5. They’re not kidding about the sweater. Nearly every email from NJ-SCBWI prior to the conference reminded attendees to prepare for a cold conference climate, and it was in fact chilly inside the hotel. I do appreciate the heads-up.
4. Sensible shoes are better. Because after dashing around from workshop to panel to first-pages session to agent critique to lunch to the parking lot to lug my bags to my hotel room to workshop to dinner to critique group etc., my feet were about ready to quit on me — and those heels are actually sort of comfortable. (Conveniently the hotel offered a little spa-product sampler in the rooms; I gave myself a nice foot massage.)
3. It’s good to live in New Jersey. Well, of course I always thought so. But fellow attendees told me again and again how great this conference is, how large it is, how so many agents and editors attend it and are completely accessible, that I felt pretty lucky to live in the state that it’s held. Several people traveled in from out of state to attend; I drove an hour. (The only downside? I didn’t get a chance to hang out in Princeton proper — no Thomas Sweet visit, for instance. On the other hand, the hotel had pretty good cheesecake.)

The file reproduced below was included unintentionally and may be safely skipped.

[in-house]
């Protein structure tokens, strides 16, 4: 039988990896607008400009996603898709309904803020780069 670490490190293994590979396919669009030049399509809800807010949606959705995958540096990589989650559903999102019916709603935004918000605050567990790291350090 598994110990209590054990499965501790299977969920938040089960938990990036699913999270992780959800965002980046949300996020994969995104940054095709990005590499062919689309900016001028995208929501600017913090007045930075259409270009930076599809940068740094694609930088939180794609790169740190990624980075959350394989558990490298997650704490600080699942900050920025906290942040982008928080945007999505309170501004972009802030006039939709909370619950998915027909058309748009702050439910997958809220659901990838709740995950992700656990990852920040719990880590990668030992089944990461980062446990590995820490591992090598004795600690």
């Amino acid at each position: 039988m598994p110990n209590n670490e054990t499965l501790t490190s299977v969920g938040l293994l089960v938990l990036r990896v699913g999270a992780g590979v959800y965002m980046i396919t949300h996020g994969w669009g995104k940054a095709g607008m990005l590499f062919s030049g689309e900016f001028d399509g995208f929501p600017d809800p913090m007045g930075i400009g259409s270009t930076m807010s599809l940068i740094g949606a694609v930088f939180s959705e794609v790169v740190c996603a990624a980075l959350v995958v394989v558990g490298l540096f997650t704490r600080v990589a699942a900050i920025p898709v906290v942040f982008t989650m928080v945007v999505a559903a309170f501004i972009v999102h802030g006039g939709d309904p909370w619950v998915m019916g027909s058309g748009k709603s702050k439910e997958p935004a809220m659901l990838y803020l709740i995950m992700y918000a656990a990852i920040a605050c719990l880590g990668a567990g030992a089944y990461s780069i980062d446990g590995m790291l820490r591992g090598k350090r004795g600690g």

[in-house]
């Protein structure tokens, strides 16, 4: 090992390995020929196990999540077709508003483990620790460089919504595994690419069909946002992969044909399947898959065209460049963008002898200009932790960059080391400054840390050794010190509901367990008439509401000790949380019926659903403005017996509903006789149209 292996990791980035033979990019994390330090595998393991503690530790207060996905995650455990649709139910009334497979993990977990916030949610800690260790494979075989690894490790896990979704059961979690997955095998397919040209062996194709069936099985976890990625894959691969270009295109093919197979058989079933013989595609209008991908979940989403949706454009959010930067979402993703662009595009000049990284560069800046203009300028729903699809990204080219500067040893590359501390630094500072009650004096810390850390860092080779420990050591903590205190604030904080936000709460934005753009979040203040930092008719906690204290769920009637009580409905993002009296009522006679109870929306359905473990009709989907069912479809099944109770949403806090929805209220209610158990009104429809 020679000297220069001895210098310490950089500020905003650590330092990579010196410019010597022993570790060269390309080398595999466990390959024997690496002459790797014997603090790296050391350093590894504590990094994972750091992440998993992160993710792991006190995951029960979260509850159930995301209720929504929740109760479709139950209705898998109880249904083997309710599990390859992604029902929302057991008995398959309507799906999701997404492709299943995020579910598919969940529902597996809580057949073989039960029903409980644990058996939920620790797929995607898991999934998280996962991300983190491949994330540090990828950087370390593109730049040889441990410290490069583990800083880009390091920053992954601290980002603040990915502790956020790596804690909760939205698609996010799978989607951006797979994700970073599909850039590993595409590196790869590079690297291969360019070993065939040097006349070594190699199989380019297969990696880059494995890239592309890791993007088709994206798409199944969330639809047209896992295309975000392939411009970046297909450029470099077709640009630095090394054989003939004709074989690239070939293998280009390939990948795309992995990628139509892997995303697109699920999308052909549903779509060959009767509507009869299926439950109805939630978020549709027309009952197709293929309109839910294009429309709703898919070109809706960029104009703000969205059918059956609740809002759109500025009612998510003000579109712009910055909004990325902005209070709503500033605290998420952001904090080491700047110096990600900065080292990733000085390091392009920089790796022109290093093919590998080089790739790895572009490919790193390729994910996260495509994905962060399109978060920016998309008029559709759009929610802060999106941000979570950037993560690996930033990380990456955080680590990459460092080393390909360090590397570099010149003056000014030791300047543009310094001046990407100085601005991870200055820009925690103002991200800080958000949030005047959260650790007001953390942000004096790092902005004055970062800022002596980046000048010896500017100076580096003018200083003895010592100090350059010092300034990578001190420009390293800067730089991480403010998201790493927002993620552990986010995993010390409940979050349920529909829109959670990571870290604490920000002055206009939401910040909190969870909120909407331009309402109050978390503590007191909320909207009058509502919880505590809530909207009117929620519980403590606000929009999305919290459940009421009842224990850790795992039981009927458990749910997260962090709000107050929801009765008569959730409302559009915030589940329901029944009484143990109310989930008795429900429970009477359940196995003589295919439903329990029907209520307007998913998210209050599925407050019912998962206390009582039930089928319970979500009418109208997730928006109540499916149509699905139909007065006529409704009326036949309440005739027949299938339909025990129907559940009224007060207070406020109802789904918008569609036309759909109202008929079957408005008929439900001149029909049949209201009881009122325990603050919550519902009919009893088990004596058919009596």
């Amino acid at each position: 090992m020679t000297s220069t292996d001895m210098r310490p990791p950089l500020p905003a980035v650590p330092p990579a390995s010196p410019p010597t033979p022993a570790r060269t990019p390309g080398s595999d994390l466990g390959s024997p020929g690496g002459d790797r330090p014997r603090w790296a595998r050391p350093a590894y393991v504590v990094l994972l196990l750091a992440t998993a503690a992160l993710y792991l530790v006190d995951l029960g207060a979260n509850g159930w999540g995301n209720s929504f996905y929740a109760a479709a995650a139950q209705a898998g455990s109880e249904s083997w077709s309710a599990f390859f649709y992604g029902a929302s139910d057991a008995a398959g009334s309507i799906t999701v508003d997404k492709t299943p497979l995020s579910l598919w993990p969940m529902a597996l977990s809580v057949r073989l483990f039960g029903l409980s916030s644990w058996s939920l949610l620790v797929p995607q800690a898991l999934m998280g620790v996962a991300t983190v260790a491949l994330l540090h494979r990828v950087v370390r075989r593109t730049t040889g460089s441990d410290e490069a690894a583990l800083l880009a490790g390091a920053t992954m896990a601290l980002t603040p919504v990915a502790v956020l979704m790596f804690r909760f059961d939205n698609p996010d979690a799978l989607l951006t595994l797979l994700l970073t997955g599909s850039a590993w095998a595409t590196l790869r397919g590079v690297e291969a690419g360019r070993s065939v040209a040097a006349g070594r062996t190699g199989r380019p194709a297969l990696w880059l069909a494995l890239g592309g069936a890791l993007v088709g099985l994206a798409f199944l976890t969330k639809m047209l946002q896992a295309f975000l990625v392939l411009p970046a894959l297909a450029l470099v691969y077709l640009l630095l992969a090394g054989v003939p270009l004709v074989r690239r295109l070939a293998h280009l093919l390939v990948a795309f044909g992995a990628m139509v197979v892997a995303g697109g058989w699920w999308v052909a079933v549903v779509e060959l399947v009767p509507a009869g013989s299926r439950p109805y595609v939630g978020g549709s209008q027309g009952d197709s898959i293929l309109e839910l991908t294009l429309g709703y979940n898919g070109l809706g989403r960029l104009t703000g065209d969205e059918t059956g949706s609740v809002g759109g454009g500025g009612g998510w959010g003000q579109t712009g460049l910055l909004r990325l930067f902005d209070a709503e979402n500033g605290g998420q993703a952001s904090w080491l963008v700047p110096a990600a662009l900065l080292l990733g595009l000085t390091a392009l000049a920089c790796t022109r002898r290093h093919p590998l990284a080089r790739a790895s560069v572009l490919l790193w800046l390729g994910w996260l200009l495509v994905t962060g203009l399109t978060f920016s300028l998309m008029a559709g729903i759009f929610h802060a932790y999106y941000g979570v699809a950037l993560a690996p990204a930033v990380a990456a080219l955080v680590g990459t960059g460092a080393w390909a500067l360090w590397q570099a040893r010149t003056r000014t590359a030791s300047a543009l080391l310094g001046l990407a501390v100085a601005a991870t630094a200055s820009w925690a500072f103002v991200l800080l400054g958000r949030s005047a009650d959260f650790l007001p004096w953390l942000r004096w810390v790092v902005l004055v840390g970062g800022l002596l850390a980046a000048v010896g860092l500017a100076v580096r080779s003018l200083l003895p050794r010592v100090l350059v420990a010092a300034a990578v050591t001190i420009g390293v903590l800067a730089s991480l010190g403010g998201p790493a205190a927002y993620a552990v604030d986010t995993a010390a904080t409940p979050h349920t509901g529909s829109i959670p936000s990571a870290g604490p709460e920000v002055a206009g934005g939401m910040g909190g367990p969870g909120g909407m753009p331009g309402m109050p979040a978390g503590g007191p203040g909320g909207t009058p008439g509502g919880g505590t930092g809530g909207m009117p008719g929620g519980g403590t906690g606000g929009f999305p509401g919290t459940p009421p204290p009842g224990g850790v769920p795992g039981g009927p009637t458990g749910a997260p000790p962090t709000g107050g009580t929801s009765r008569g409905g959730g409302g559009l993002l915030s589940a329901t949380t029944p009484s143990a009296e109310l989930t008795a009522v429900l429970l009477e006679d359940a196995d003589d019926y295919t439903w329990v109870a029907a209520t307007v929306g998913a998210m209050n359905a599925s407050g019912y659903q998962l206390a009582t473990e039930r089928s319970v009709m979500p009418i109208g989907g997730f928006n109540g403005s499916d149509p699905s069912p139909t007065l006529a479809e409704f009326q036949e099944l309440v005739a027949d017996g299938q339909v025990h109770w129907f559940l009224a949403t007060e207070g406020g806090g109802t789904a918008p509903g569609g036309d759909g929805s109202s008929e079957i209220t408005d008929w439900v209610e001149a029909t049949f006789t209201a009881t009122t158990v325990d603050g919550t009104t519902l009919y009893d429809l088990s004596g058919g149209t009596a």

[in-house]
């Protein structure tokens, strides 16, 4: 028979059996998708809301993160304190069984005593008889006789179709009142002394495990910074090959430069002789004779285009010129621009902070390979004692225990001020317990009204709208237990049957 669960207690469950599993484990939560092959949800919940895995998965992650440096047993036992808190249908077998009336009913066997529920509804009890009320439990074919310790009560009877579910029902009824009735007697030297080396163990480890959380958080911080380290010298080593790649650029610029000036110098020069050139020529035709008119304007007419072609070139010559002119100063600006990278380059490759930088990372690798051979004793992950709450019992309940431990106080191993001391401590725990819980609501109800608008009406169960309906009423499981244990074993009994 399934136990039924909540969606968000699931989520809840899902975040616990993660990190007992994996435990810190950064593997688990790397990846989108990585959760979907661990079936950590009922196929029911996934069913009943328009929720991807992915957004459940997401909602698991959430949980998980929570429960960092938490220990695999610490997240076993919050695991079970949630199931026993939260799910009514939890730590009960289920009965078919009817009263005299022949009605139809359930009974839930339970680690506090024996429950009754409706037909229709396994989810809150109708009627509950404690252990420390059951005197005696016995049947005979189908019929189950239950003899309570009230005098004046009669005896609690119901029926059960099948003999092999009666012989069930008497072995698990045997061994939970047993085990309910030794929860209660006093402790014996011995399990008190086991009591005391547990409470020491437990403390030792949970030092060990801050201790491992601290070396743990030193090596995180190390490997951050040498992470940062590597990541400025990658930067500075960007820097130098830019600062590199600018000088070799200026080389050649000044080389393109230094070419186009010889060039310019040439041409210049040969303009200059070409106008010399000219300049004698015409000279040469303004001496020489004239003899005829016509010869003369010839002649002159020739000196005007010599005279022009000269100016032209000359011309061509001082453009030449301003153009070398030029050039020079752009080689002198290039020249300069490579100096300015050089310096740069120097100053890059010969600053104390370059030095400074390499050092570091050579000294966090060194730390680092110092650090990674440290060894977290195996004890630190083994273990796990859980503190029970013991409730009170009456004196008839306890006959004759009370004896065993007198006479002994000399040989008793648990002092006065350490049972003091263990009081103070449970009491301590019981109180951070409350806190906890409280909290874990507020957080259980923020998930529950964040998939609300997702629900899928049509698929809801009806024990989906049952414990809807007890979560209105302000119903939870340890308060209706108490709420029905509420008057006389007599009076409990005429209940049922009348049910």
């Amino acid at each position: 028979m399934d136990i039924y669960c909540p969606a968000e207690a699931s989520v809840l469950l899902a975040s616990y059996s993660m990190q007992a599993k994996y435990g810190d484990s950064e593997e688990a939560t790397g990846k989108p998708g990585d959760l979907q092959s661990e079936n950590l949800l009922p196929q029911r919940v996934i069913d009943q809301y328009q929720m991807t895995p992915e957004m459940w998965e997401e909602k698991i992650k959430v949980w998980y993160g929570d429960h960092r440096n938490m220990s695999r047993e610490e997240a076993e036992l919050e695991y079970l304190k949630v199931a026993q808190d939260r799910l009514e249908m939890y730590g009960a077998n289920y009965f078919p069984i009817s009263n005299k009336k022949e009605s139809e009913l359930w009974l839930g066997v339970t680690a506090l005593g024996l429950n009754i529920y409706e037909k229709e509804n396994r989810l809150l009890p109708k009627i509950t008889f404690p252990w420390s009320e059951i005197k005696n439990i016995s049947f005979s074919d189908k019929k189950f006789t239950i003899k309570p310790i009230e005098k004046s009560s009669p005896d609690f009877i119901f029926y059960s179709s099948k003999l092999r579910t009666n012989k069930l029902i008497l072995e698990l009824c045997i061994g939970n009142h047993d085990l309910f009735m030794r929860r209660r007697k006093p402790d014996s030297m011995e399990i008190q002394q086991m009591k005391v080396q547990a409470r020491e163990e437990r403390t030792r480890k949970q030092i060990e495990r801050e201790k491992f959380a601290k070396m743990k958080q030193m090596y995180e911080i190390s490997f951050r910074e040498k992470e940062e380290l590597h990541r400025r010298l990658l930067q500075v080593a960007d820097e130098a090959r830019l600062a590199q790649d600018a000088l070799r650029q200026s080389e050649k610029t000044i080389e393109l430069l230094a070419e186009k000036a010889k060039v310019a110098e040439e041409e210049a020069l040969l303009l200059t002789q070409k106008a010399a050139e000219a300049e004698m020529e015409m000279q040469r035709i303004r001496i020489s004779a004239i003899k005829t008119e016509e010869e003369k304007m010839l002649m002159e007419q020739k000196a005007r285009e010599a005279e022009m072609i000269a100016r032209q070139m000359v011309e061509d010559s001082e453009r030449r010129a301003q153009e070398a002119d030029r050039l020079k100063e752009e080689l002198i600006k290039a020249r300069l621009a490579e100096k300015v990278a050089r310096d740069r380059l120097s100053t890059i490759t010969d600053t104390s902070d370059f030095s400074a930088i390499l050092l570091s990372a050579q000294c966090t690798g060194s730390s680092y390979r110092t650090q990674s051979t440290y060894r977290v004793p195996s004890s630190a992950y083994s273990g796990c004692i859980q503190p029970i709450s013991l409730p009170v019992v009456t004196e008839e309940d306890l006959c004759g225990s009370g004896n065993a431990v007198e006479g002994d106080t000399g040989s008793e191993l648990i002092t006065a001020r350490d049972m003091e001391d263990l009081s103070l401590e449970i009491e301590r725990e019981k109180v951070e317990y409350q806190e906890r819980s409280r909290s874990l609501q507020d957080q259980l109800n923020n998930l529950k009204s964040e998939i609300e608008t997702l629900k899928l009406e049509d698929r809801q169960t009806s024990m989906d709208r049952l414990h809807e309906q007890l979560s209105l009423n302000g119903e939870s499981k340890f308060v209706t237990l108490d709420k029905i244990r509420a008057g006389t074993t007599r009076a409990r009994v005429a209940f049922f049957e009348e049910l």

2. Take notes, you’ll need them. I came away with good information on everything from how to keep your word count down on picture books (a difficult thing, sometimes) to the kind of revenue opportunities to seek out, to the overall state of the U.S. children’s book market (surprisingly strong; I’ll link to that report once it’s been posted). Not to mention useful critique suggestions on three different manuscripts. And on to rewriting …
1. Kidlit folks are the nicest folks. There must be something about the sort of person who would want to write for children. Everyone was incredibly friendly and open and helpful, and I had a lot of good conversations. A special shout-out to all the fellow 12 x 12 members I met there, including founder Julie Hedlund, whose program has really shifted my productivity into high gear.
Addendum: The conference runs a nice book sale. I brought home Ame Dyckman’s “Tea Party Rules” and Leeza Hernandez’s “Cat Napped!” which were met with much approval by my own two picture-book readers, or as I call them, the focus group.